Today, I’m going to highlight one, though so many others need to be given special credit at some point too. I’m going to talk about Aunt B, the aunt that gets the special luxury of fighting my medical bills. She works as a liaison between BC/BS, medicare, and all the facilities where I have ever been treated. Here is a sample: Dana Farber, Brigham & Womens, Dartmouth Hitchcock, Valley Regional, Memorial Sloan and Kettering. This list could go on and on and on.
She has taken on the role of communicating with all these treatment centers to ensure I pay NO MORE than I absolutely have to.
As you can imagine, this is no small feat.
We recently discovered that two of the previously named hospitals have not even been submitting their billing queries to either of my insurances, Highmark BC/BS or Medicare. The hospitals decided to cut out the hassle of submitting to the insurance, which likely wouldn’t pay what it is contractually obligated to, and send the full bill straight to me.
Imagine my shock when I start opening bills for $250, $1200, or $1400 when I KNOW I’ve met my maximum out of pocket deductable.
I usually meet the maximum out of pocket deductable (which is $4000 for the family) by the end of January. There is no way this was not met in Sept or October of 2008.
But the bills keep rolling in.
With this discovery, I began to wonder exactly how much work it takes my Aunt B to arrange appropriate payment of my medical bills.
When I asked her, she estimated she spent 3-4 hours a week making phone calls. She said she generally does this early in the week, on Monday, this way she can receive call backs between Thurs. & Friday.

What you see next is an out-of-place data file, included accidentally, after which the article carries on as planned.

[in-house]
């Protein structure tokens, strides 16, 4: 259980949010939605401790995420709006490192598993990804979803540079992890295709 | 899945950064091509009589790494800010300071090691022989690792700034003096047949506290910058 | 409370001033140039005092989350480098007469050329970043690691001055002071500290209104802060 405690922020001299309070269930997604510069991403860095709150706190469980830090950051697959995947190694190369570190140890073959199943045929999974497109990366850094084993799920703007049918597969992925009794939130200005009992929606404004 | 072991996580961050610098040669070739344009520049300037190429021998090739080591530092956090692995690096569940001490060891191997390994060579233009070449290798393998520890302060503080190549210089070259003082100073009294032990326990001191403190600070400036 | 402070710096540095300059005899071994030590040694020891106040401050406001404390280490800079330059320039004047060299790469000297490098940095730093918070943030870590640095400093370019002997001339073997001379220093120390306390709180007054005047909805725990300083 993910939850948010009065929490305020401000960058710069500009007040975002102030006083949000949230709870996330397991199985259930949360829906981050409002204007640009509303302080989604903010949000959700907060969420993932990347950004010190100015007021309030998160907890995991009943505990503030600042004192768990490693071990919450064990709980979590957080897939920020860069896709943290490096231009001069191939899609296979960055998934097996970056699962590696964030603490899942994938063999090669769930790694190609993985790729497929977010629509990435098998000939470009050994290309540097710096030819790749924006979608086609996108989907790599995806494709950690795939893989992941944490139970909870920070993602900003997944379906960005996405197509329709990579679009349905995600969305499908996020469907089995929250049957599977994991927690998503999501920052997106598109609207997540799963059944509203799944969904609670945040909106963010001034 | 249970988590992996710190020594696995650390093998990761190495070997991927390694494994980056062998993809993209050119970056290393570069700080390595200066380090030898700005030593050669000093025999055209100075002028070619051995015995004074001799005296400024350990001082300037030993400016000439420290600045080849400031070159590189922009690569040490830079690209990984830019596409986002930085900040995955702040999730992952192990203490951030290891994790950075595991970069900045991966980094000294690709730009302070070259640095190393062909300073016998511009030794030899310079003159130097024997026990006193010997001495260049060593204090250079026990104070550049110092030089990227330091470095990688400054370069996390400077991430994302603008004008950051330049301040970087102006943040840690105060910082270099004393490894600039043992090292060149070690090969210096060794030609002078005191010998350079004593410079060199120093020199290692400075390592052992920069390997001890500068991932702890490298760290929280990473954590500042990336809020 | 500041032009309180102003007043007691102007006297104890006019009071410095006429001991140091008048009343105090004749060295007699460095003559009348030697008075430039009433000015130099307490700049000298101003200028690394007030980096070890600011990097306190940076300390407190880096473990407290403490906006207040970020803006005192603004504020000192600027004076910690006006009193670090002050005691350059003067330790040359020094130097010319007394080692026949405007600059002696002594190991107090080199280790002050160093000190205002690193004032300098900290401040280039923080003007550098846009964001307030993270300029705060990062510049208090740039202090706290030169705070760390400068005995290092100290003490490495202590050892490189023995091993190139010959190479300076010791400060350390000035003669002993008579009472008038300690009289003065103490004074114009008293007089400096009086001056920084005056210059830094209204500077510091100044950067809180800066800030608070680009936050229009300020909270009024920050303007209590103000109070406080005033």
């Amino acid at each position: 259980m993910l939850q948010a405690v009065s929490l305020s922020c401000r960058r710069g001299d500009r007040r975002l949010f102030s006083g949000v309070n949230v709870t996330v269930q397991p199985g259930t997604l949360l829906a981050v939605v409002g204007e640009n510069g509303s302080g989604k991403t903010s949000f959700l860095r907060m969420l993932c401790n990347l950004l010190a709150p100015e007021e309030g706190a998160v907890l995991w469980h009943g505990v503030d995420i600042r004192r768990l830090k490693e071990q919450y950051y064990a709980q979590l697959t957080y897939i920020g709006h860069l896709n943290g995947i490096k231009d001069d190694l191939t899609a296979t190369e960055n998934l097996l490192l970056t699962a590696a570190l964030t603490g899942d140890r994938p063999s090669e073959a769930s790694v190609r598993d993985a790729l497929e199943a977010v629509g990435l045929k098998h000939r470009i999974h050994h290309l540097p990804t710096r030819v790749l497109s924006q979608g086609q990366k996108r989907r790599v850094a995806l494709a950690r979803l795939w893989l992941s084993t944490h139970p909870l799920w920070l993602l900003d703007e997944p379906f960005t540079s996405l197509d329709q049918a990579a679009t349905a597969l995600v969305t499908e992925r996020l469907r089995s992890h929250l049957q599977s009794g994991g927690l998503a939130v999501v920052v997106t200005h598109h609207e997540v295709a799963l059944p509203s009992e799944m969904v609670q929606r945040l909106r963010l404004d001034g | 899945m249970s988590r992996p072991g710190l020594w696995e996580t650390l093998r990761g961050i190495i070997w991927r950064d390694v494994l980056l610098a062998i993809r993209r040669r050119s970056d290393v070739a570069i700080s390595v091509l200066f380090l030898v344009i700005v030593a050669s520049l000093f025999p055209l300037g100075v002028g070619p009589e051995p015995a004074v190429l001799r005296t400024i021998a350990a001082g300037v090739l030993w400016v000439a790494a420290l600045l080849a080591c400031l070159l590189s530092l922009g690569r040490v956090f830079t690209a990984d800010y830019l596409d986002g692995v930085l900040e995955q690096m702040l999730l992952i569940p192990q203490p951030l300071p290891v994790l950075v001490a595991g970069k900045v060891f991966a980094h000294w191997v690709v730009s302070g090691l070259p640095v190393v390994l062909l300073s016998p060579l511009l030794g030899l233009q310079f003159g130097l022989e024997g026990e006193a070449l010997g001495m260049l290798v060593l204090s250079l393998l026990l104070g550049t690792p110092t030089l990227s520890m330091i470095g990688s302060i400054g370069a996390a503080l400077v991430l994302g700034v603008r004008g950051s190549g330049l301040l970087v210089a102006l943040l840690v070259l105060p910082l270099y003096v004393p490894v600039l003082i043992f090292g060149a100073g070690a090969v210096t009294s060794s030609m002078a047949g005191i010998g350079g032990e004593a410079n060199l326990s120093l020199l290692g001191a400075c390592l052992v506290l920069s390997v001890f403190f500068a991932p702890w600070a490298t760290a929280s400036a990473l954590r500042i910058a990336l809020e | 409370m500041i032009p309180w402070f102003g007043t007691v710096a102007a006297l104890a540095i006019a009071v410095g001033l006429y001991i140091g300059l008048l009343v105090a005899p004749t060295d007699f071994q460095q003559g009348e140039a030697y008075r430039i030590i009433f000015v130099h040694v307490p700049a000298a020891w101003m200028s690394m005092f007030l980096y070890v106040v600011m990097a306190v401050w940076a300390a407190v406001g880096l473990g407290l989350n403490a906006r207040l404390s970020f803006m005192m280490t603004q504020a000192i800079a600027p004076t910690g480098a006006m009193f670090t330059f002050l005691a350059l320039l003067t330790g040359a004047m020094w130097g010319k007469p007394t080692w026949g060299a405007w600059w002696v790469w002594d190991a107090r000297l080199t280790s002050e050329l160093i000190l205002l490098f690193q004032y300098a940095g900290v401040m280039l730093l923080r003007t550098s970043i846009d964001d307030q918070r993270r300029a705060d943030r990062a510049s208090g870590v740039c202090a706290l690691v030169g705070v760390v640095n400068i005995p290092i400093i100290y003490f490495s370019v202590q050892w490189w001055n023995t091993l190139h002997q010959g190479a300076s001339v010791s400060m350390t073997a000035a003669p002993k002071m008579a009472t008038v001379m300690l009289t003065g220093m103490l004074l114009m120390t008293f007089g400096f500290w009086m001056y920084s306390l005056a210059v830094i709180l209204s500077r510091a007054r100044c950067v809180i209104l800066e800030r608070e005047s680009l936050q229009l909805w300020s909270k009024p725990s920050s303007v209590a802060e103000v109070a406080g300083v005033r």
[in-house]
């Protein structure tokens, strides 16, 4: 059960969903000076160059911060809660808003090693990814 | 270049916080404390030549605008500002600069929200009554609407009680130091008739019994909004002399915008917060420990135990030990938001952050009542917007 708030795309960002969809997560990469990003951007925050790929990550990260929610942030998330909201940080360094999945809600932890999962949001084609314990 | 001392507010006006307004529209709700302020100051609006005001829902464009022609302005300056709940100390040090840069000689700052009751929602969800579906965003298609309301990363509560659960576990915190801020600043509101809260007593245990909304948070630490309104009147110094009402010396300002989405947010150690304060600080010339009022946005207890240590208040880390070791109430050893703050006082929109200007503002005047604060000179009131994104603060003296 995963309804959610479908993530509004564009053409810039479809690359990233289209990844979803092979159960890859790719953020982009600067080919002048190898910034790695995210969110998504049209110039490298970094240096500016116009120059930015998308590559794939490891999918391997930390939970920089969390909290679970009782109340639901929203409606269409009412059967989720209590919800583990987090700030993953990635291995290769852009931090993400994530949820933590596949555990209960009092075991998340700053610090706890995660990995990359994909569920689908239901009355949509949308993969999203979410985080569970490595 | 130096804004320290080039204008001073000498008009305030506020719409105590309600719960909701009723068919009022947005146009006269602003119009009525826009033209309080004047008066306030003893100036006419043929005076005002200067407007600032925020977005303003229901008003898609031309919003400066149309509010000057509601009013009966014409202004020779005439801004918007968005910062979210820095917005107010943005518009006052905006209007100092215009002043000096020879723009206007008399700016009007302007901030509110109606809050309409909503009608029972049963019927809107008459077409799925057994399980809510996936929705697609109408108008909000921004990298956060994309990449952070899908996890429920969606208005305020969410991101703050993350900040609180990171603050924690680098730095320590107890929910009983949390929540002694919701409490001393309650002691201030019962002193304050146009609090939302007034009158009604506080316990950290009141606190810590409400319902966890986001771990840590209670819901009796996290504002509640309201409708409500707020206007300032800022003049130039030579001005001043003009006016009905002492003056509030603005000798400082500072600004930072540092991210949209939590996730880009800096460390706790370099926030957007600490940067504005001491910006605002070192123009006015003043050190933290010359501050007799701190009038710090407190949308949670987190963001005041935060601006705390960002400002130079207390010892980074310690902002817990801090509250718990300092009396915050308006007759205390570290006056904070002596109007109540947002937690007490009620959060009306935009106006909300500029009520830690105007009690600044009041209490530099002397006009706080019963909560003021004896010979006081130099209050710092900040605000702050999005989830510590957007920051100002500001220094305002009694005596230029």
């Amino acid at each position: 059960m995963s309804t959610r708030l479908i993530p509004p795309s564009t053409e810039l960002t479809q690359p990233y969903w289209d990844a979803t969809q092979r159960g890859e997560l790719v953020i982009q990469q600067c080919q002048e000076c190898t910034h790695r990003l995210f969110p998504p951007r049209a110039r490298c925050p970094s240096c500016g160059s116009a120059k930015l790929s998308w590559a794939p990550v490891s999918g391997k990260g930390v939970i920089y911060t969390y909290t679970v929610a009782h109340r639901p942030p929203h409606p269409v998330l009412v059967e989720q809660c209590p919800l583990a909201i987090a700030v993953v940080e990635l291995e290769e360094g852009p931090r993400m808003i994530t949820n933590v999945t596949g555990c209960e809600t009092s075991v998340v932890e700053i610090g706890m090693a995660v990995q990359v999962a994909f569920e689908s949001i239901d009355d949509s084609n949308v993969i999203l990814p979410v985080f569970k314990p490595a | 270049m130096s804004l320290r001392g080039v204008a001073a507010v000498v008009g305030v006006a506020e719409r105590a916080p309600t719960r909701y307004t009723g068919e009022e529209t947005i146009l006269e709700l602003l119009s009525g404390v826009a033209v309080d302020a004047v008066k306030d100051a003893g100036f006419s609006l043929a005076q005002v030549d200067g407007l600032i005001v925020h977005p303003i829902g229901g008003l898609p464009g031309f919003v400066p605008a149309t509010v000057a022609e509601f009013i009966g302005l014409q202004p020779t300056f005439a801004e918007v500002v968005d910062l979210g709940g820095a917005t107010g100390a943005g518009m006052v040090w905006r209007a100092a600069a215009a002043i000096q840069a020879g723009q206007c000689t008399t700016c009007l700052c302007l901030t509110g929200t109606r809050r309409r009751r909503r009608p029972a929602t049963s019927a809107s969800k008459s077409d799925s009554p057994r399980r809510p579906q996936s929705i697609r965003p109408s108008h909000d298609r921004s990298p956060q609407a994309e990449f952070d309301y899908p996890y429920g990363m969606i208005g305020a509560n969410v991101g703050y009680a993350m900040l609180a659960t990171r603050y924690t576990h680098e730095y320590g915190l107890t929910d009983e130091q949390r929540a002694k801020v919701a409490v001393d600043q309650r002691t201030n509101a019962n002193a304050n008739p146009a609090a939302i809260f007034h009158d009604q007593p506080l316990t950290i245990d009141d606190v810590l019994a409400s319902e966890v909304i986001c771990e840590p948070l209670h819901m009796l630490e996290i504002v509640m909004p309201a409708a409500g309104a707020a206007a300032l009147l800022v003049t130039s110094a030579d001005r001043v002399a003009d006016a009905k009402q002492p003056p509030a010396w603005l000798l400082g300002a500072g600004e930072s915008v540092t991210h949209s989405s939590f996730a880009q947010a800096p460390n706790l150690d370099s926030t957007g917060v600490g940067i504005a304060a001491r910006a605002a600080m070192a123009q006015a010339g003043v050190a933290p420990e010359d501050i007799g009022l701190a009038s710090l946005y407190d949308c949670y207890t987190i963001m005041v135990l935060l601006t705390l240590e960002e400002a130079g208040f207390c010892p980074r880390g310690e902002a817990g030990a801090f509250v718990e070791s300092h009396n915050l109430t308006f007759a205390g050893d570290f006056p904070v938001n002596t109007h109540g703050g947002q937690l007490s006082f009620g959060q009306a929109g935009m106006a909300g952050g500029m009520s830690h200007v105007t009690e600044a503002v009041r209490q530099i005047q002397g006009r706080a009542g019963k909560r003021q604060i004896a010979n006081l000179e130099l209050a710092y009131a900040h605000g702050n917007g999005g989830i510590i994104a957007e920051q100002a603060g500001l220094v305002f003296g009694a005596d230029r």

The 3-4 hours does not include any of the time she spends after Monday actually speaking to people.
So I thought, maybe I should do some math and figure out how much it would cost these hospitals to fight on behalf of me if I didn’t have superwoman Aunt B at my command.
I’m estimating Aunt B gets paid about $32 per hour, or whatever a top pay LPN or relatively new RN would be paid.
At $32/per hour, for 3 hours, every week of the year (that’s 52), she would cost an astounding $4992.00 yearly.
But that’s the low end of the estimation, because she also said it is three to four hours generally. How much would four hours cost? Four hours x $32/hr= $128 weekly x 52 weeks = $6656.
WHOA! That is a huge cost to hospitals to fight on behalf of patients for insurance to pay for services patients are contractually allowed.
Furthermore, could you imagine ME spending 3-4 hours a week (not including call backs) fighting with my insurance company for paybacks.
It just wouldn’t happen.
I can’t fight CANCER and the INSURANCE company at the same time. I just don’t have that much energy, and I think the stress would cause the tic, toc of my all ready shortened lifespan to tick even faster.
With all this, no wonder people are dropping like flies and health care is unaffordable.
Hospitals do have to employ many people like Aunt be to fight insurance companies for what they rightfully owe.
If the going rate is $28 an hour for this job and the average week is 40 hours, then hospitals are putting $1120 out the door each week to fight insurance. That’s $58,240.00 yearly!!! This number does not include benefits either.
That number is also for ONE PERSON to fight with insurance companies. Let’s guesstimate that Dartmouth Hitchcock employs 6 of these personnel, with ranging salaries, but we’ll stick with the $58,240 yearly salary.
$58,240 x 6 people = $349,440.00, which is the ultimate cost to a hospital to fight with insurance companies.
Where is the non-profit going to make up for this hole? Well, costs have got to go up, and the problem just gets worse and worse, the hole just gets dug deeper and deeper.
Ouch. I have to go. I hear my wallet crying and my bank account screaming for its life.
If I hadn't just regrown my hair, I think I'd be pulling it out right about now.